Bitter sweet sugar

Bitter sweet sugar

Christmas is just here, and I’ve no idea what does it means to you..but as for me, it is the annual family reunion with grandparents, parents, brothers, uncles, cousins ​​and cousins ​​of cousins ​​… and even if all year round we can´t meet all, on those days, we move mountains to accomplish the tradition of joining around the table and fire – oh yes!Where there’s Christmas it has to be a big fire to warm us.

And going straight to dessert … what did we meet then ?! Sugar. But are all those desserts trully sweet for our bodies? How bitter is this fake sweet? A lot!

Why the hell is sugar so harmful? Until few years ago I had no idea about it and still remember the first time a teacher told me she was avoiding sugar to maintain the quality of her bones. I thought she was a bit paranoid and that it was just a too much. The truth is that I was so used to consuming it on a daily basis that this statement stirred my beliefs. One way or another with few readings I did realize the consumption of sugar is quite poisonous.

Despite sweetening our mouth, it acidifies our body for several reasons. Once consumed it goes directly to our stomach causing a huge amount of gastric juice to be produced. As this has a very acid pH and our body needs to balance it so that the pH of the blood goes to healthy levels, the organism than mobilizes alkaline minerals, namely calcium and magnesium to neutralize it. So our bones actually get less of these minerals, each time we consume it. But it goes on …

Sugar, or sucrose, nutrient deficient but rich in calories, is quickly transformed into glucose. In turn, with high glucose levels and to prevent blood sugar levels from triggering after a meal, pancreas releases insulin. When then glucose lowers, the pancreas stops the production of insulin and begins to release glucagon, responsible for transforming stored energy, glycogen, into glucose. But if we eat sugary foods regularly and in excess, pancreas is always producing insulin and storing glucose, leading to a loop process.

But don’t we need glucose for everything in our life? Indeed, glucose is our energy supplier. However, the sources that benefit our body are others than sugar, namely complex carbohydrates – those that slowly transform into glucose, such as legumes and vegetables – and fruit, fructose – which being a quick sugar, contains fibers, which aid digestion and increase satiety.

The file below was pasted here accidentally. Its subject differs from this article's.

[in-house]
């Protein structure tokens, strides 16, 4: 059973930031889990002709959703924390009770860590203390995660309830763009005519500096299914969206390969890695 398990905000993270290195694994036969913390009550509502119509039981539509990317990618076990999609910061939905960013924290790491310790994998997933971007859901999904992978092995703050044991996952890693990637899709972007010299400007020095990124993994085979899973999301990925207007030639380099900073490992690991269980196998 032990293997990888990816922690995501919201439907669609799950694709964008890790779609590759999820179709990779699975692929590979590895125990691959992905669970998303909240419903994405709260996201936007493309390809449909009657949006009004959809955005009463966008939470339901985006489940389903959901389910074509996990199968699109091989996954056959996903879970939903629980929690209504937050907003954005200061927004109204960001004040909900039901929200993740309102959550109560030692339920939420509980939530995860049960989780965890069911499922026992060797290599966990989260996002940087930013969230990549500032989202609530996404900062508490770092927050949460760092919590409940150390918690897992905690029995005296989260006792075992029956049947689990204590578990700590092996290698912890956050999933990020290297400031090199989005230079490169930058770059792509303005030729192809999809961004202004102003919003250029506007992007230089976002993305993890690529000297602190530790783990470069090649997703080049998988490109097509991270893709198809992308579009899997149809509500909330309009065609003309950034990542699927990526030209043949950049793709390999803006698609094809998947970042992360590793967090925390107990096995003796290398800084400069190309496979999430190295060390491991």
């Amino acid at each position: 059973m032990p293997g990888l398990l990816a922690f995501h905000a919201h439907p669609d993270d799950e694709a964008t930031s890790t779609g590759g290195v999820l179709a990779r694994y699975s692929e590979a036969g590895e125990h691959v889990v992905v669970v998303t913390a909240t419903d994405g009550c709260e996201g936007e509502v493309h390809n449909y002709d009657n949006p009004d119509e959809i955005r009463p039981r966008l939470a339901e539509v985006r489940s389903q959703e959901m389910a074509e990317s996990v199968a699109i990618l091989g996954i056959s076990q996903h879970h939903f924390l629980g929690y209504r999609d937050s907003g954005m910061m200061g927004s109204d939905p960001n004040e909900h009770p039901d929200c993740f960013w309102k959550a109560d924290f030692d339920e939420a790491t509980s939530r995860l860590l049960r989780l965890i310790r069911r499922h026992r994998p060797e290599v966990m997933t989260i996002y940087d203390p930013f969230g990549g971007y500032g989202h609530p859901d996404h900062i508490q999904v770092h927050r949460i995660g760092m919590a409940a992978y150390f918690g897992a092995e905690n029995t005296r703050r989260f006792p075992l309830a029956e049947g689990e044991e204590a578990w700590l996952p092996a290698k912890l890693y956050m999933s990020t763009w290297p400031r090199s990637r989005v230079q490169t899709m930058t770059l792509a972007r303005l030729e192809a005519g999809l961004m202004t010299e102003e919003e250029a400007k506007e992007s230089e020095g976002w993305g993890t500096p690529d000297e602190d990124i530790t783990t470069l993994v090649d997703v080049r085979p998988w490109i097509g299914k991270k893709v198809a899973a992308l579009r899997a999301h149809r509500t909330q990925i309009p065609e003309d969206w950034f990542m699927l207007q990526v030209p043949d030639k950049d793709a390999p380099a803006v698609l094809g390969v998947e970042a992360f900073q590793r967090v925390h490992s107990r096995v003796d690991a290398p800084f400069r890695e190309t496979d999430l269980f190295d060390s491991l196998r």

Thus one of the problems with sucrose is the fact that it is a fiber-free fast sugar, which makes it enter the bloodstream quickly, causing spikes in our body and central nervous system, not promoting our emotional stability.

Although this article refers to the excess of sugar eaten during Christmas, the truth is that the excessive consumption of it generally happens on a daily basis. Packaged cereals, soft drinks, sugared yogurts, cookies, and so on, are daily consumed, and our body is forced to store glucose in the liver that we never use. Then appears the fatty liver, since stored and unused glucose eventually turns into fat and obesity may also strike you.

Obesity is perhaps the visible evil of excessive consumption of this product, but it is not the only one. Glycemic peaks, mood swings, drowsiness, chronic fatigue, or increased blood pressure, which can degenerate into more serious problems such as atherosclerosis or diabetes, are some of the other side of this picture.

Idealy we should really not consume it at all, but if we at least limit its consumption to exceptional days, it will be a great advance. Indeed, when we reduce or ban its consumption, we train our palate to another scale of sweet and consecutively we need less of it.

But what do I do standing that Christmas table full of “poisonous desserts”? Firstly, I started to make some versions of the typical Christmas desserts without sugar and often also without eggs. Curiously over the years some of the recipes have been accepted and replaced old ones. In addition, since I do not eat sugar added products daily, my taste has already got used to much softer tastes, so I don’t desire those type of sweets. As conclusion, I add that in the late years, Christmas is no longer synonymous of heartburn, tiredness and the desire to sleep after meals. 😉

Before Christmas, I’ll still publish some healthier versions of sweet recipes from this season! 🙂

However, if you want to know more about the effects of sugar in our body and its massive use in the food industry, I recommend you to read the book “Sugar Blues” by William Dufty.

I then wish you a sweet Christmas, inside and out! 😉

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